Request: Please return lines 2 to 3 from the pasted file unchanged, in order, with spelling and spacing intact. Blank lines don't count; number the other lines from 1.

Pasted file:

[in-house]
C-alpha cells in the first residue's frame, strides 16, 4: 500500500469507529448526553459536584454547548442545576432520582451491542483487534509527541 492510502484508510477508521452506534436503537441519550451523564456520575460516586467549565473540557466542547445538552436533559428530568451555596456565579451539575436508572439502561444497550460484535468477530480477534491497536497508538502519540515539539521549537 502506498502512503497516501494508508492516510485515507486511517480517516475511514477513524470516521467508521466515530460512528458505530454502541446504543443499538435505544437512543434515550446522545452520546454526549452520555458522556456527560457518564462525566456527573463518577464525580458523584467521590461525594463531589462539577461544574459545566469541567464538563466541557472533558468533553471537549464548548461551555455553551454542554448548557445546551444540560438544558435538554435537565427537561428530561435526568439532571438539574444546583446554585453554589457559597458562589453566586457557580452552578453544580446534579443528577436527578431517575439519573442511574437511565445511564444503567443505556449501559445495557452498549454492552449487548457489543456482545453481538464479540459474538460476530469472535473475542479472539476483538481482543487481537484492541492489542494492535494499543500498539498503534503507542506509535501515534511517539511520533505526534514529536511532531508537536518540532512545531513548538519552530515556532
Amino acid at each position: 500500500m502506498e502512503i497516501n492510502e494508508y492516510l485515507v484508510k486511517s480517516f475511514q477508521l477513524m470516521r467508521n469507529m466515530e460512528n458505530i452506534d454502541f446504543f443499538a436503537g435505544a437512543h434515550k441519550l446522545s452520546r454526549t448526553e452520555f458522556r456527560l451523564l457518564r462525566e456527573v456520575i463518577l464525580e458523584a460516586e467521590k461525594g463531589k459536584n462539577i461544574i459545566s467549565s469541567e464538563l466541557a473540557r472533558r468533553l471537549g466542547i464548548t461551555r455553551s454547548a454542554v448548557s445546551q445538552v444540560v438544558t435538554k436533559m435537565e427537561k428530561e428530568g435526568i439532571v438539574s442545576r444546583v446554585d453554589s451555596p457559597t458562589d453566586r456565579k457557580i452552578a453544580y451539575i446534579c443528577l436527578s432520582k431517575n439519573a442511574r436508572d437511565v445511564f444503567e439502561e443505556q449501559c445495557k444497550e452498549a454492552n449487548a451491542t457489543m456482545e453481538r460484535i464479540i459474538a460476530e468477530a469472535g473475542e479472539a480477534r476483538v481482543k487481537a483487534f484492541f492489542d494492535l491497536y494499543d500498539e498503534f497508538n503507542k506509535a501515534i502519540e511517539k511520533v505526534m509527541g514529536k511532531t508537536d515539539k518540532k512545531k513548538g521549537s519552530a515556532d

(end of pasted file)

C-alpha cells in the first residue's frame, strides 16, 4: 500500500469507529448526553459536584454547548442545576432520582451491542483487534509527541 492510502484508510477508521452506534436503537441519550451523564456520575460516586467549565473540557466542547445538552436533559428530568451555596456565579451539575436508572439502561444497550460484535468477530480477534491497536497508538502519540515539539521549537 502506498502512503497516501494508508492516510485515507486511517480517516475511514477513524470516521467508521466515530460512528458505530454502541446504543443499538435505544437512543434515550446522545452520546454526549452520555458522556456527560457518564462525566456527573463518577464525580458523584467521590461525594463531589462539577461544574459545566469541567464538563466541557472533558468533553471537549464548548461551555455553551454542554448548557445546551444540560438544558435538554435537565427537561428530561435526568439532571438539574444546583446554585453554589457559597458562589453566586457557580452552578453544580446534579443528577436527578431517575439519573442511574437511565445511564444503567443505556449501559445495557452498549454492552449487548457489543456482545453481538464479540459474538460476530469472535473475542479472539476483538481482543487481537484492541492489542494492535494499543500498539498503534503507542506509535501515534511517539511520533505526534514529536511532531508537536518540532512545531513548538519552530515556532
Amino acid at each position: 500500500m502506498e502512503i497516501n492510502e494508508y492516510l485515507v484508510k486511517s480517516f475511514q477508521l477513524m470516521r467508521n469507529m466515530e460512528n458505530i452506534d454502541f446504543f443499538a436503537g435505544a437512543h434515550k441519550l446522545s452520546r454526549t448526553e452520555f458522556r456527560l451523564l457518564r462525566e456527573v456520575i463518577l464525580e458523584a460516586e467521590k461525594g463531589k459536584n462539577i461544574i459545566s467549565s469541567e464538563l466541557a473540557r472533558r468533553l471537549g466542547i464548548t461551555r455553551s454547548a454542554v448548557s445546551q445538552v444540560v438544558t435538554k436533559m435537565e427537561k428530561e428530568g435526568i439532571v438539574s442545576r444546583v446554585d453554589s451555596p457559597t458562589d453566586r456565579k457557580i452552578a453544580y451539575i446534579c443528577l436527578s432520582k431517575n439519573a442511574r436508572d437511565v445511564f444503567e439502561e443505556q449501559c445495557k444497550e452498549a454492552n449487548a451491542t457489543m456482545e453481538r460484535i464479540i459474538a460476530e468477530a469472535g473475542e479472539a480477534r476483538v481482543k487481537a483487534f484492541f492489542d494492535l491497536y494499543d500498539e498503534f497508538n503507542k506509535a501515534i502519540e511517539k511520533v505526534m509527541g514529536k511532531t508537536d515539539k518540532k512545531k513548538g521549537s519552530a515556532d